The relationship between torque and torsional stiffness is expressed as: Mi=kiΔθi, where θi is relative torsional angle between two shaft sections, ki is the torsional stiffness of shaft segment. Therefore, boundary conditions can be written as:

When x0=0:

(9)
E A r u , x 0 - P 0 r = - j d 2 u d t 2 1 r - k u r .

When x0=l:

(10)
E A r u , x 0 + P 0 r = - j d 2 u d t 2 1 r - k u r ,
(11)
w ( 0 ) = w ( l ) = w , x 0 x 0 ( 0 ) = w , x 0 x 0 ( l ) = 0 ,
(12)
w m a x = φ m .

The time variable of equation is separated from the space variable by substitution of w=ϕ0(x0)cosω0t into Eq. (8), the following equation can be obtained as: u=φ0(x0)cos2ω0t, where ω0 is vibration frequency.

Based on Kantorovich averaging method on the interval 0,2π/ω0, the time variable can be eliminated. The motion equations can be simplified as:

(13)
( ρ A v 0 2 - E A ) ϕ 0 , x 0 x 0 - E A φ 0 , x 0 φ 0 , x 0 x 0 = 0 ,
(14)
E I φ 0 , x 0 x 0 x 0 x 0 + ( ρ A v 0 2 - P 0 ) φ 0 , x 0 x 0 - ω 0 2 ρ A φ 0
              - 3 4 E A φ 0 , x 0 x 0 ϕ 0 , x 0 + ϕ 0 , x 0 x 0 φ 0 , x 0 + 3 2 φ 0 , x 0 2 φ 0 , x 0 x 0 = 0 .

Boundary conditions can be written as, when x0=0:

(15)
E A r 2 ϕ 0 , x 0 + j v 0 2 ϕ 0 , x 0 x 0 - 4 3 j w 0 2 ϕ 0 - 4 3 P 0 r + k ϕ 0 r = 0 .

When x0=l:

(16)
E A r 2 ϕ 0 , x 0 + j v 0 2 ϕ 0 , x 0 x 0 - 4 3 j w 0 2 ϕ 0 + 4 3 P 0 r + k ϕ 0 r = 0 .
(17)
φ 0 ( 0 ) = φ 0 ( l ) = φ 0 , x 0 x 0 ( 0 ) = φ 0 , x 0 x 0 ( l ) = 0 ,
(18)
φ 0 1 2 = φ 0 m .

The dimensionless quantities are given by:

x = x 0 l ,       φ = φ 0 l ,       ϕ = ϕ 0 l ,       v = v 0 ρ E ,       ω = ω 0 ρ A l 4 E I ,      
S = A l 2 I ,       J = j ρ A r 2 l ,         P = P 0 l 2 E I ,       K = k l E A r 3 .

Then, the dimensionless form of Eqs. (13-18) can be obtained respectively:

(19)
( v 0 2 - 1 ) ϕ , x x - φ , x φ , x x = 0 ,
(20)
φ , x x x x + ( S v 2 - P ) φ , x x - ω 2 φ - 3 4 S φ , x x ϕ , x + ϕ , x x φ , x + 3 2 φ , x 2 φ , x x = 0 .

When x=0:

(21)
ϕ , x + J v 2 ϕ , x x - 4 J 3 S ω 2 ϕ - 4 P 3 S + K ϕ = 0 .

When x=1:

(22)
ϕ , x + J v 2 ϕ , x x - 4 J 3 S ω 2 ϕ + 4 P 3 S + K ϕ = 0 ,
(23)
φ ( 0 ) = φ ( 1 ) = φ , x x ( 0 ) = φ , x x ( 1 ) = 0 ,
(24)
φ 1 2 = φ m .

3. Analytical solution of vibration equations

Due to more complicated solving process of the Eqs. (19-24), the modified iteration method is used to solve the equations in this section.

3.1. The first-order approximate solution

Firstly, all the nonlinear terms of the Eq. (20) are omitted, the simplified motion equation can be obtained as follow:

(25)
φ 1 , x x x x - ω 2 φ 1 = 0 .

The series solution of Eq. (25) is:

(26)
φ 1 x = a 0 M 0 x + a 1 N 0 x + a 2 I 0 x + a 3 K 0 x ,

where:

M 0 = n = 0 ( ω 2 ) n x 4 n 4 n ! ,       N 0 = n = 0 ( ω 2 ) n x 4 n + 1 4 n + 1 ! ,       I 0 = n = 0 ( ω 2 ) n x 4 n + 2 4 n + 2 ! ,         K 0 = n = 0 ( ω 2 ) n x 4 n + 3 ( 4 n + 3 ) ! .

By substitution of Eq. (26) into Eqs. (23-24), one has ω1= 18.71. Then, the coefficients of Eq. (26) have:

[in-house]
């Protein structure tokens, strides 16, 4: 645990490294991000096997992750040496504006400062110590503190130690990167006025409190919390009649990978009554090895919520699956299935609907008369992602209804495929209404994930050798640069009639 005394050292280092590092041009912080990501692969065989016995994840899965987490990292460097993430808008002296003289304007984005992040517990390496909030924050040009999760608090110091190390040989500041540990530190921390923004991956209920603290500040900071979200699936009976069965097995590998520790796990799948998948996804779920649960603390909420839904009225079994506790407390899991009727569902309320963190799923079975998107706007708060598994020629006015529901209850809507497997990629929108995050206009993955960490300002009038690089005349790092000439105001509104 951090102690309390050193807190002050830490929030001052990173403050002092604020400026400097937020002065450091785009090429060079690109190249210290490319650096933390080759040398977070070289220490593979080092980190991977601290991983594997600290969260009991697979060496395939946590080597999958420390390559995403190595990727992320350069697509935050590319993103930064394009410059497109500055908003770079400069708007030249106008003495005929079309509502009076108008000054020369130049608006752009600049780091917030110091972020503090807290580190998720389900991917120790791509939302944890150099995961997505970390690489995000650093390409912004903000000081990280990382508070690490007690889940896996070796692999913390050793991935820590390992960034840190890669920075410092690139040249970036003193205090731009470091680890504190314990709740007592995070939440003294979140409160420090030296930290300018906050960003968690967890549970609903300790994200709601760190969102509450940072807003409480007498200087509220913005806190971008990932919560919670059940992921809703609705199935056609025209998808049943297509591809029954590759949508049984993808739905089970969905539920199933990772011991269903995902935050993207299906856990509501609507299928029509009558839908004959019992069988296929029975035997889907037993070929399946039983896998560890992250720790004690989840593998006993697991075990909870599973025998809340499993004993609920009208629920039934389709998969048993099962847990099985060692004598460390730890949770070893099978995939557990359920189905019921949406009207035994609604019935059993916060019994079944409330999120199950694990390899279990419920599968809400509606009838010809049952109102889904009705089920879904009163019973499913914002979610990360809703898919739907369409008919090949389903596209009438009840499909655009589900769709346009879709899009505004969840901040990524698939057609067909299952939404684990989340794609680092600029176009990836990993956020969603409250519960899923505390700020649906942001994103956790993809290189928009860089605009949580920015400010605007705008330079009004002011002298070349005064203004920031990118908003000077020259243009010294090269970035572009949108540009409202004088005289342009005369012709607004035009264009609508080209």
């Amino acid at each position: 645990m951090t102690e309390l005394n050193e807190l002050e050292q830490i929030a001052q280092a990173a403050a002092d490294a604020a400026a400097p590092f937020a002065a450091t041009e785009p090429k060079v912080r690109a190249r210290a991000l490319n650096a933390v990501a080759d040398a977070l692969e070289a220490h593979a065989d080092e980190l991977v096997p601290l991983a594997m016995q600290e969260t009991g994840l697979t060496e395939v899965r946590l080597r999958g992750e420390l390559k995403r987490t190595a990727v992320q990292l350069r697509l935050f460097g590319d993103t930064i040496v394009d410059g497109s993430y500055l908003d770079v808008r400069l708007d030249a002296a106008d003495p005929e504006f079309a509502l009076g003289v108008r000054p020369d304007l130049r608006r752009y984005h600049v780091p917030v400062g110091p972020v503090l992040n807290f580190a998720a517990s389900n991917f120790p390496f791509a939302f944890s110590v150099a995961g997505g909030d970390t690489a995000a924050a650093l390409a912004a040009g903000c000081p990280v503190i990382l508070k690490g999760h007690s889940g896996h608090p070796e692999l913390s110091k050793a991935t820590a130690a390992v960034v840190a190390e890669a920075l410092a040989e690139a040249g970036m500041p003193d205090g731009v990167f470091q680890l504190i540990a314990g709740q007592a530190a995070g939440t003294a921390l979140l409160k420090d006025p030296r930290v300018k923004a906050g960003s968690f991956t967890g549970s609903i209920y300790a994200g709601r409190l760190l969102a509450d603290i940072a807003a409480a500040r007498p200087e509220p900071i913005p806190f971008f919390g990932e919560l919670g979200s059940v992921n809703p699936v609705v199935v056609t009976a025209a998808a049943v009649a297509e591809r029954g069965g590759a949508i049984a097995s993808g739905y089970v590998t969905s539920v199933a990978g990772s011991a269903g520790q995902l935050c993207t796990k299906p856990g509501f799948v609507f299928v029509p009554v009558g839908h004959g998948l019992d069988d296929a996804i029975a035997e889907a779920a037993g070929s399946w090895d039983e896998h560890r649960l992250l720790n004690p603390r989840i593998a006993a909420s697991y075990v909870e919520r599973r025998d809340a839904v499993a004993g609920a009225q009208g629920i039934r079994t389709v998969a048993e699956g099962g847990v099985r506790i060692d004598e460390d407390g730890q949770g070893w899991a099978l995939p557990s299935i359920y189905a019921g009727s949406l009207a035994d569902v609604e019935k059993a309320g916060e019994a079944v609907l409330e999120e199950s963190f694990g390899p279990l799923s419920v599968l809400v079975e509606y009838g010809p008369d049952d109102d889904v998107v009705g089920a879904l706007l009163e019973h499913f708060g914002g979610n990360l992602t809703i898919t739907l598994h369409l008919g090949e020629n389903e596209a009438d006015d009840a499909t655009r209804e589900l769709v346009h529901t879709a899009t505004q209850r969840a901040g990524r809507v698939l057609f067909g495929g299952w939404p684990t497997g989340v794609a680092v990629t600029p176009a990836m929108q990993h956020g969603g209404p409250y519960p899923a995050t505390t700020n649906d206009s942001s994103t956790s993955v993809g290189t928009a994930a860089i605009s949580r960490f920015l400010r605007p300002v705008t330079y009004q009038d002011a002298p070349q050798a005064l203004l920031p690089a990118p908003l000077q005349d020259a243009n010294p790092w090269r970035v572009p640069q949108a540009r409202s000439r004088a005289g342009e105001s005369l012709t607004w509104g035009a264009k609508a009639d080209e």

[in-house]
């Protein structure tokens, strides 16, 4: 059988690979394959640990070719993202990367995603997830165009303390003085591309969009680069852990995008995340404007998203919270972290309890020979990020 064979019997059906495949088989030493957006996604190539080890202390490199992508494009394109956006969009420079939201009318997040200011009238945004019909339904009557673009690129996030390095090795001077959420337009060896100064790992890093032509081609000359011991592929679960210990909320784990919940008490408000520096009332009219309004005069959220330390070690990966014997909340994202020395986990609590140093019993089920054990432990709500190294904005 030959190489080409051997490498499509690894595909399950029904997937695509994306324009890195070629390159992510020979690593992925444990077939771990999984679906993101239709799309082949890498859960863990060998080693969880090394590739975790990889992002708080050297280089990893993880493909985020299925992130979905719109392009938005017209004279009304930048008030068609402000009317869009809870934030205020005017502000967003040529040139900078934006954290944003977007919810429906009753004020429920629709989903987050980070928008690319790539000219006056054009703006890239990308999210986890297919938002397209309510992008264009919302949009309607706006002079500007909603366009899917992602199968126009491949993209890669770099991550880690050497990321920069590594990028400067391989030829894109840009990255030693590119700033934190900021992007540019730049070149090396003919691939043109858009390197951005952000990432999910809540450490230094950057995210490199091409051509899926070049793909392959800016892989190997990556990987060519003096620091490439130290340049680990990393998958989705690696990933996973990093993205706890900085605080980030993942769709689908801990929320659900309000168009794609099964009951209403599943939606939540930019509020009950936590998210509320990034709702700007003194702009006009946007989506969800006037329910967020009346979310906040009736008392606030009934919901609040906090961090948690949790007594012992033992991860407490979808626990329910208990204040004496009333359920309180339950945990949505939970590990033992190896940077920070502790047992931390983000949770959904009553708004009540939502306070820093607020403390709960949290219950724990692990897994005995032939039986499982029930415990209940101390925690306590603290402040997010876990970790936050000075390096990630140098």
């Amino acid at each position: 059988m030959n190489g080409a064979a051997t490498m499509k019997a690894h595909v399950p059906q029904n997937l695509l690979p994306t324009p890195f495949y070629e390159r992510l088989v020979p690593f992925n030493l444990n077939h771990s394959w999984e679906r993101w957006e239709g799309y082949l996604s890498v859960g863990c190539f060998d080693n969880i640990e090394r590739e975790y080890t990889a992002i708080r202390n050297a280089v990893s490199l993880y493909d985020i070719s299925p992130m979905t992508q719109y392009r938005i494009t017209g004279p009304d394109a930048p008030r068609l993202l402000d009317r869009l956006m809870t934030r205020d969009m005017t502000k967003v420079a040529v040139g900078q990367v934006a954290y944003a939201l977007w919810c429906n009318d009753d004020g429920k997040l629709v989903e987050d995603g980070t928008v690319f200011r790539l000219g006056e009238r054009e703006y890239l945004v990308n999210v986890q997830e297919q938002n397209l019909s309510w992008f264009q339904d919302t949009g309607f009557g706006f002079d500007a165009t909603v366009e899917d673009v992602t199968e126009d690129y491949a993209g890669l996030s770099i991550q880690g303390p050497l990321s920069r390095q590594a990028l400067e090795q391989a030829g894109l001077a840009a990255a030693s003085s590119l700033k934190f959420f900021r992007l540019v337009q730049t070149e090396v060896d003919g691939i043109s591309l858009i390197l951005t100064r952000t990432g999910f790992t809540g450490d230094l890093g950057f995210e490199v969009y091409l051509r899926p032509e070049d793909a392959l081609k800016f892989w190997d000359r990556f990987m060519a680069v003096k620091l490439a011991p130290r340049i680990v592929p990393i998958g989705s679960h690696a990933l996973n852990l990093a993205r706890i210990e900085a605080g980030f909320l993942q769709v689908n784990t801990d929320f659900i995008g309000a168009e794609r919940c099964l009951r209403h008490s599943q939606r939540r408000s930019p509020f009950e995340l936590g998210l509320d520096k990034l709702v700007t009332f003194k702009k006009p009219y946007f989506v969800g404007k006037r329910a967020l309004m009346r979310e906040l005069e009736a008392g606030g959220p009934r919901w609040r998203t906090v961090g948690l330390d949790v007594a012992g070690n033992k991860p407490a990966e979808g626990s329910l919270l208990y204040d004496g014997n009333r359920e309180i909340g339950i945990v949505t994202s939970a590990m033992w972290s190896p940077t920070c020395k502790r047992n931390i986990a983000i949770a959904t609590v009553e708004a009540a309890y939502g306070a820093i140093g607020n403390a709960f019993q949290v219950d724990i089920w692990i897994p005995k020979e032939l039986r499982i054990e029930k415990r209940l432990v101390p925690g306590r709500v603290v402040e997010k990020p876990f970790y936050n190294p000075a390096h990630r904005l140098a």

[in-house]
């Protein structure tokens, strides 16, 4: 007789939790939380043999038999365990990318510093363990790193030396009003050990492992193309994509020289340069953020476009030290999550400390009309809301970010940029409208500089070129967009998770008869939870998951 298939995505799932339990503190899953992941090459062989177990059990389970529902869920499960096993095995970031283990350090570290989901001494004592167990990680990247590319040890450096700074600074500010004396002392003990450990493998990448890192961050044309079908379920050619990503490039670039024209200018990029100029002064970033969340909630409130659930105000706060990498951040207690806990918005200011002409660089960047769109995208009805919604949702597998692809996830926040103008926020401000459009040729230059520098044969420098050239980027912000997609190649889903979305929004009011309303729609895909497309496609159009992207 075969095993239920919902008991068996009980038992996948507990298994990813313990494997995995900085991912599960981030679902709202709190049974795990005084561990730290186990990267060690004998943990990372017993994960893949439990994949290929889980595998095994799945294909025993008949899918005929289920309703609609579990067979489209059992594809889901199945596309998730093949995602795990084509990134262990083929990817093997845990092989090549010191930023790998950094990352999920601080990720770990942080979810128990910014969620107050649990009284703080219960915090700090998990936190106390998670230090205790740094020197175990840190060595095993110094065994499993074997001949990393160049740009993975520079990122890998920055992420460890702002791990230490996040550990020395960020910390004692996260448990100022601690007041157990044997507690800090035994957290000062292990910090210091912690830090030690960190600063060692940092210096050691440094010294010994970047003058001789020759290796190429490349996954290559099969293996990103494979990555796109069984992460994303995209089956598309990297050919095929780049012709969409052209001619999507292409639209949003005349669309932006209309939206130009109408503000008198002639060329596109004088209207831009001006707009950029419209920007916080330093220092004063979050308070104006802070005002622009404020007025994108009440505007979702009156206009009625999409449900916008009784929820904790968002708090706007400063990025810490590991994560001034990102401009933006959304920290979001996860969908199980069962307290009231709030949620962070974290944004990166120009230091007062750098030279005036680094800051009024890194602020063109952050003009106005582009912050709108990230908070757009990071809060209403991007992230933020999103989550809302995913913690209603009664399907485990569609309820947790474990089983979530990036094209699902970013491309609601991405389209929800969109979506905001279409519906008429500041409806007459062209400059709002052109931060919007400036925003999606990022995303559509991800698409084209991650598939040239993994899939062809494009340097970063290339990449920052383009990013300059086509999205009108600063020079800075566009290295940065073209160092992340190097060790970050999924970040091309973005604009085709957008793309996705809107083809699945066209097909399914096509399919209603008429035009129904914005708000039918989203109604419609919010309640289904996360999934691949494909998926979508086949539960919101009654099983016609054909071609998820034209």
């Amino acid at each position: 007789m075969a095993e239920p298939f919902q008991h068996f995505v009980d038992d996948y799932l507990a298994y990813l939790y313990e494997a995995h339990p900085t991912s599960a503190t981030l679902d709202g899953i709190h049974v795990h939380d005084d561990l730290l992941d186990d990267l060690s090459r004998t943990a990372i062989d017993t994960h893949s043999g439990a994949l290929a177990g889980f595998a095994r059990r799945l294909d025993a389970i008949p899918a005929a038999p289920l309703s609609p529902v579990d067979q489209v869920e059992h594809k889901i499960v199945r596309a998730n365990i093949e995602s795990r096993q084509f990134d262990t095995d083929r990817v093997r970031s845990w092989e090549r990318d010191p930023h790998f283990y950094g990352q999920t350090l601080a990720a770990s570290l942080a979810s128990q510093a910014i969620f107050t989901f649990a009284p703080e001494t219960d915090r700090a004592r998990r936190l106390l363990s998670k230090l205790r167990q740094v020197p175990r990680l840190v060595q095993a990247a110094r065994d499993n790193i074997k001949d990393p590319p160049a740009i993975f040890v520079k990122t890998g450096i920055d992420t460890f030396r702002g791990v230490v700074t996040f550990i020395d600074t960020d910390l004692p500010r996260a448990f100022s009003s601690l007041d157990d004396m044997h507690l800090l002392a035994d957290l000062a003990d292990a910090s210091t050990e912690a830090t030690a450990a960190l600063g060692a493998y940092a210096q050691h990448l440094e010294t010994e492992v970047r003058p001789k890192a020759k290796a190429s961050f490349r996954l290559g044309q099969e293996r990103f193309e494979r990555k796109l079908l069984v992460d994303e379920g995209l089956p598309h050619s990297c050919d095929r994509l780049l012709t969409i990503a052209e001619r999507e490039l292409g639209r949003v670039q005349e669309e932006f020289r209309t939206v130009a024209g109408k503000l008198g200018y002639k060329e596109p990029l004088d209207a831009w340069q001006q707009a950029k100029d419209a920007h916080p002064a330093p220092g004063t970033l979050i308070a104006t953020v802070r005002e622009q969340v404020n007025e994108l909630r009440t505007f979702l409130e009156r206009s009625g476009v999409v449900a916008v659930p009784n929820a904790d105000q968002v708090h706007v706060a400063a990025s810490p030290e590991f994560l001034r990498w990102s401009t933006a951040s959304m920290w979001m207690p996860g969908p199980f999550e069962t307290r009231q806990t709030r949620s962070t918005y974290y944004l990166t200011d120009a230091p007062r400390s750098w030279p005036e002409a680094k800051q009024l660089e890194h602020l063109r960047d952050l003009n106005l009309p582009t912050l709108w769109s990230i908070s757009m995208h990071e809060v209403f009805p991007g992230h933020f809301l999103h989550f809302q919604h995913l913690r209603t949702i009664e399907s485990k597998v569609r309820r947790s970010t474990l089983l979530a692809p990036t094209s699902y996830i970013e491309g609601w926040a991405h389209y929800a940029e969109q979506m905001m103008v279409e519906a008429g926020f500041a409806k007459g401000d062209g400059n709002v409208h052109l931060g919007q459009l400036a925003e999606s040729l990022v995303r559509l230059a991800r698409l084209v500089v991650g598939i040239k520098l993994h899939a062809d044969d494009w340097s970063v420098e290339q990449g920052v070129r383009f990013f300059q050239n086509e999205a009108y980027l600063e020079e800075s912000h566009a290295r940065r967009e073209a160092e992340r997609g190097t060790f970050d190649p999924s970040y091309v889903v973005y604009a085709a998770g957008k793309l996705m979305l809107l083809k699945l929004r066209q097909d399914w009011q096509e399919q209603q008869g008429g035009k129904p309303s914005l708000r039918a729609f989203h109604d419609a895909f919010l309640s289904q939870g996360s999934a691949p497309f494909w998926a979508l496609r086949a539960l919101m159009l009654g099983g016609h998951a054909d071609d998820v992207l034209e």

a 0 = 0 ,       a 1 = μ 1 φ m ,       a 2 = 0 ,       a 3 = μ 2 φ m .

Then:

(27)
φ 1 x = φ m μ 1 N 0 x + μ 2 K 0 x ,

where:

μ 1 = - K 0 ( 1 ) N 0 1 K 0 1 2 - N 0 1 2 K 0 ( 1 ) ,       μ 2 = N 0 ( 1 ) N 0 1 K 0 1 2 - N 0 1 2 K 0 ( 1 ) .

And substituting of Eq. (27) into Eq. (19), one can be got:

(28)
ϕ 1 x = 1 2 v 2 - 1 φ 1 , x 2 d x + c 1 x + c 2 .

The coefficients c1 and c2 can be determined by Eqs. (21-22), and the results are as follows:

(29)
c 1 = 3 S 4 J ω 2 - 3 S K 1 2 ( v 2 - 1 ) 2 J v 2 φ 1 , x φ 1 , x x - 4 J 3 S ω 2 - K φ 1 , x 2 d x + φ 1 , x 2 x = 1 + 8 P 3 S ,
(30)
c 2 = 3 S 4 J ω 2 - 3 S K 1 2 ( v 2 - 1 ) 2 J v 2 φ 1 , x φ 1 , x x - 4 J 3 S ω 2 - K φ 1 , x 2 d x + φ 1 , x 2 x = 1                   - 4 P 3 S + 8 P 4 J ω 2 - 3 S K .  

Then, by substitution of c1 and c2 into ϕ1(x), the first-order approximate solution can be obtained.

3.2. The second-order modified-iterative solution

In this subsection, the second-order modified-iterative solution can be given.

By substitution of Eqs. (27-28) into Eq. (20), one has:

(31)
φ 2 , x x x x + ( S v 2 - P ) φ 1 , x x - ω 2 φ 2 - 3 4 S φ 1 , x x ϕ 1 , x + φ 1 , x ϕ 1 , x x + 3 2 φ 1 , x 2 φ 1 , x x = 0 .

That is:

(32)
φ 2 , x x x x - ω 2 φ 2 = α φ 1 , x x + β φ 1 , x 2 φ 1 , x x ,

where:

α = P + 3 4 S c 1 - S v 2 ,       β = 9 S v 2 8 v 2 - 1 ,       φ 1 , x 2 x = φ m 2 n = 0 A n 1 x 4 n + n = 0 B n 1 x 4 n + 2 ,
φ 1 , x x x = φ m n = 1 C n ( 1 ) x 4 n - 1 + n = 0 D n ( 1 ) x 4 n + 1 ,

where:

A 0 1 = μ 1 2 ,
A n 1 = n 1 = 0 n μ 1 2 ω 1 2 n 4 n 1 ! 4 n - 4 n 1 ! + n 1 = 0 n - 1 μ 2 2 ω 1 2 n - 2 4 n 1 + 2 ! 4 n - 4 n 1 - 2 ! ,         n = 1,2 ,
B n 1 = n 1 = 0 n 2 μ 1 μ 2 ω 1 2 n 4 n 1 ! 4 n - 4 n 1 + 2 ! ,       n = 0,1 ,
C n 1 = μ 1 ω 1 2 n 4 n - 1 ! , n = 1,2 ,             D n ( 1 ) = μ 2 ω 1 2 n ( 4 n + 1 ) ! , n = 0,1 . . . .

With the above equations, that is obtained as follow:

(33)
φ 1 , x 2 φ 1 , x x = φ m 3 n = 1 A n ( 2 ) x 4 n - 1 + n = 0 B n ( 2 ) x 4 n + 1     + n = 0 C n ( 2 ) x 4 n + 3 ,

where:

A n 2 = m = 0 n A n 1 C n - m 1 ,       n = 1,2 ,       B 0 ( 2 ) = μ 1 2 μ 2 ,
B n 2 = m = 0 n A n 1 D n - m 1 + B n 1 C n - m 1 ,       n = 1,2 ,